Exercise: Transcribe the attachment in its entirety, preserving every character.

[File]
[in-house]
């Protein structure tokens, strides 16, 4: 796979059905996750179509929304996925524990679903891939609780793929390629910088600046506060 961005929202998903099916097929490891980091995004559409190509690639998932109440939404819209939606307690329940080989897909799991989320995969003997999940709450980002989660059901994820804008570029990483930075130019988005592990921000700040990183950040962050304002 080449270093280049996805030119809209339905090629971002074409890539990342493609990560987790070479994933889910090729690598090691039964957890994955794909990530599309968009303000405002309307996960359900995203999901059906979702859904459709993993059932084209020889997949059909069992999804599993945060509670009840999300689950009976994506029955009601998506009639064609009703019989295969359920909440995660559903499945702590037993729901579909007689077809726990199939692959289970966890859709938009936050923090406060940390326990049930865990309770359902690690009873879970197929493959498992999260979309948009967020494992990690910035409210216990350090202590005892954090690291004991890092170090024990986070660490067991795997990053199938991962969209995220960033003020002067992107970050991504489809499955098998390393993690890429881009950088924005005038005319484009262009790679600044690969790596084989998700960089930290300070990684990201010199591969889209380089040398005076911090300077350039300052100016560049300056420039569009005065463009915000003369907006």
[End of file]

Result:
[in-house]
């Protein structure tokens, strides 16, 4: 796979059905996750179509929304996925524990679903891939609780793929390629910088600046506060 961005929202998903099916097929490891980091995004559409190509690639998932109440939404819209939606307690329940080989897909799991989320995969003997999940709450980002989660059901994820804008570029990483930075130019988005592990921000700040990183950040962050304002 080449270093280049996805030119809209339905090629971002074409890539990342493609990560987790070479994933889910090729690598090691039964957890994955794909990530599309968009303000405002309307996960359900995203999901059906979702859904459709993993059932084209020889997949059909069992999804599993945060509670009840999300689950009976994506029955009601998506009639064609009703019989295969359920909440995660559903499945702590037993729901579909007689077809726990199939692959289970966890859709938009936050923090406060940390326990049930865990309770359902690690009873879970197929493959498992999260979309948009967020494992990690910035409210216990350090202590005892954090690291004991890092170090024990986070660490067991795997990053199938991962969209995220960033003020002067992107970050991504489809499955098998390393993690890429881009950088924005005038005319484009262009790679600044690969790596084989998700960089930290300070990684990201010199591969889209380089040398005076911090300077350039300052100016560049300056420039569009005065463009915000003369907006």